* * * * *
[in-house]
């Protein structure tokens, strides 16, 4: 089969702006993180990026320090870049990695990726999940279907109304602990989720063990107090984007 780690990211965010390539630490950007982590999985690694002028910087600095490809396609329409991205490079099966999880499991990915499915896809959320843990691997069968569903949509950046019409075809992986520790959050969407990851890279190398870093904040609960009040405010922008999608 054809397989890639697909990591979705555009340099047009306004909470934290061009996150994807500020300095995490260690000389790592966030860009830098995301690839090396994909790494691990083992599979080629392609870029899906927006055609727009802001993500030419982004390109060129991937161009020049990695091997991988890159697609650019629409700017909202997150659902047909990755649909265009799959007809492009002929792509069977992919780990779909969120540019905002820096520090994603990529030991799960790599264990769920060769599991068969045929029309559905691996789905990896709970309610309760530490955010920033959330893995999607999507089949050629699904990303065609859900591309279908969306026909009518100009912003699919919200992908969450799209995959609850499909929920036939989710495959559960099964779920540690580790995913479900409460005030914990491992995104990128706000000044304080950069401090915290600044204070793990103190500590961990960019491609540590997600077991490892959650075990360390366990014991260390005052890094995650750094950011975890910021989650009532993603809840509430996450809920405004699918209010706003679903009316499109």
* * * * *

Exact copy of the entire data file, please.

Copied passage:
[in-house]
């Protein structure tokens, strides 16, 4: 089969702006993180990026320090870049990695990726999940279907109304602990989720063990107090984007 780690990211965010390539630490950007982590999985690694002028910087600095490809396609329409991205490079099966999880499991990915499915896809959320843990691997069968569903949509950046019409075809992986520790959050969407990851890279190398870093904040609960009040405010922008999608 054809397989890639697909990591979705555009340099047009306004909470934290061009996150994807500020300095995490260690000389790592966030860009830098995301690839090396994909790494691990083992599979080629392609870029899906927006055609727009802001993500030419982004390109060129991937161009020049990695091997991988890159697609650019629409700017909202997150659902047909990755649909265009799959007809492009002929792509069977992919780990779909969120540019905002820096520090994603990529030991799960790599264990769920060769599991068969045929029309559905691996789905990896709970309610309760530490955010920033959330893995999607999507089949050629699904990303065609859900591309279908969306026909009518100009912003699919919200992908969450799209995959609850499909929920036939989710495959559960099964779920540690580790995913479900409460005030914990491992995104990128706000000044304080950069401090915290600044204070793990103190500590961990960019491609540590997600077991490892959650075990360390366990014991260390005052890094995650750094950011975890910021989650009532993603809840509430996450809920405004699918209010706003679903009316499109």